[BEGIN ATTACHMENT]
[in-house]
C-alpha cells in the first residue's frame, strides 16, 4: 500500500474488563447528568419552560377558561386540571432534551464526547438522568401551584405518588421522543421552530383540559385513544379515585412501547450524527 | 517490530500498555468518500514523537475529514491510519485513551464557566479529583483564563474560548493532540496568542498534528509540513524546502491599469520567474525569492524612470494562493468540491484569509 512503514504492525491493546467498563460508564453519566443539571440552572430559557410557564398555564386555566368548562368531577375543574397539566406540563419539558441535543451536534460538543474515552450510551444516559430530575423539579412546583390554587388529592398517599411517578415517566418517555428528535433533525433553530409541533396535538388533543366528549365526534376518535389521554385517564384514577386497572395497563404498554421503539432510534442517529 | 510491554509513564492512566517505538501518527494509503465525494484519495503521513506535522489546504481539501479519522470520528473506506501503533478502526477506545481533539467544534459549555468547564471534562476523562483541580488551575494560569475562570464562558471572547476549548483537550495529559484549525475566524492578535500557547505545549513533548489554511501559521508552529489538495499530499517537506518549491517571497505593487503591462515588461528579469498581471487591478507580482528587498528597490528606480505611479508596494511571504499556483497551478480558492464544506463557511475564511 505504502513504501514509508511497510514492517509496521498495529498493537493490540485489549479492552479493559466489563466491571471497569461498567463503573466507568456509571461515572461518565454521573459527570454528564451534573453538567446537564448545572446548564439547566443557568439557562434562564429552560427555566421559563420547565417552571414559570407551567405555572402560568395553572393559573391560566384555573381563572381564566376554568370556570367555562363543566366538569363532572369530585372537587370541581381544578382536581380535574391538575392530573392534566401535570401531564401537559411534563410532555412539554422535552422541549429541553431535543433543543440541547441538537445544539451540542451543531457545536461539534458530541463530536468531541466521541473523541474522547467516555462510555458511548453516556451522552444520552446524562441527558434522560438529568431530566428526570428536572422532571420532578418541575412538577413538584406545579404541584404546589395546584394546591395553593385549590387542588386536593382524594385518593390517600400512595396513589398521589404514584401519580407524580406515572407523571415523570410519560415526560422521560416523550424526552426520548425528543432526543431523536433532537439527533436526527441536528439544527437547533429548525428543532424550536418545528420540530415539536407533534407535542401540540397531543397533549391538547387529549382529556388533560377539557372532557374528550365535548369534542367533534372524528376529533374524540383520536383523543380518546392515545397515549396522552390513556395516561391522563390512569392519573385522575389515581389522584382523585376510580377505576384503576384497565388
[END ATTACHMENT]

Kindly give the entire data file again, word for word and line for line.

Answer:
[in-house]
C-alpha cells in the first residue's frame, strides 16, 4: 500500500474488563447528568419552560377558561386540571432534551464526547438522568401551584405518588421522543421552530383540559385513544379515585412501547450524527 | 517490530500498555468518500514523537475529514491510519485513551464557566479529583483564563474560548493532540496568542498534528509540513524546502491599469520567474525569492524612470494562493468540491484569509 512503514504492525491493546467498563460508564453519566443539571440552572430559557410557564398555564386555566368548562368531577375543574397539566406540563419539558441535543451536534460538543474515552450510551444516559430530575423539579412546583390554587388529592398517599411517578415517566418517555428528535433533525433553530409541533396535538388533543366528549365526534376518535389521554385517564384514577386497572395497563404498554421503539432510534442517529 | 510491554509513564492512566517505538501518527494509503465525494484519495503521513506535522489546504481539501479519522470520528473506506501503533478502526477506545481533539467544534459549555468547564471534562476523562483541580488551575494560569475562570464562558471572547476549548483537550495529559484549525475566524492578535500557547505545549513533548489554511501559521508552529489538495499530499517537506518549491517571497505593487503591462515588461528579469498581471487591478507580482528587498528597490528606480505611479508596494511571504499556483497551478480558492464544506463557511475564511 505504502513504501514509508511497510514492517509496521498495529498493537493490540485489549479492552479493559466489563466491571471497569461498567463503573466507568456509571461515572461518565454521573459527570454528564451534573453538567446537564448545572446548564439547566443557568439557562434562564429552560427555566421559563420547565417552571414559570407551567405555572402560568395553572393559573391560566384555573381563572381564566376554568370556570367555562363543566366538569363532572369530585372537587370541581381544578382536581380535574391538575392530573392534566401535570401531564401537559411534563410532555412539554422535552422541549429541553431535543433543543440541547441538537445544539451540542451543531457545536461539534458530541463530536468531541466521541473523541474522547467516555462510555458511548453516556451522552444520552446524562441527558434522560438529568431530566428526570428536572422532571420532578418541575412538577413538584406545579404541584404546589395546584394546591395553593385549590387542588386536593382524594385518593390517600400512595396513589398521589404514584401519580407524580406515572407523571415523570410519560415526560422521560416523550424526552426520548425528543432526543431523536433532537439527533436526527441536528439544527437547533429548525428543532424550536418545528420540530415539536407533534407535542401540540397531543397533549391538547387529549382529556388533560377539557372532557374528550365535548369534542367533534372524528376529533374524540383520536383523543380518546392515545397515549396522552390513556395516561391522563390512569392519573385522575389515581389522584382523585376510580377505576384503576384497565388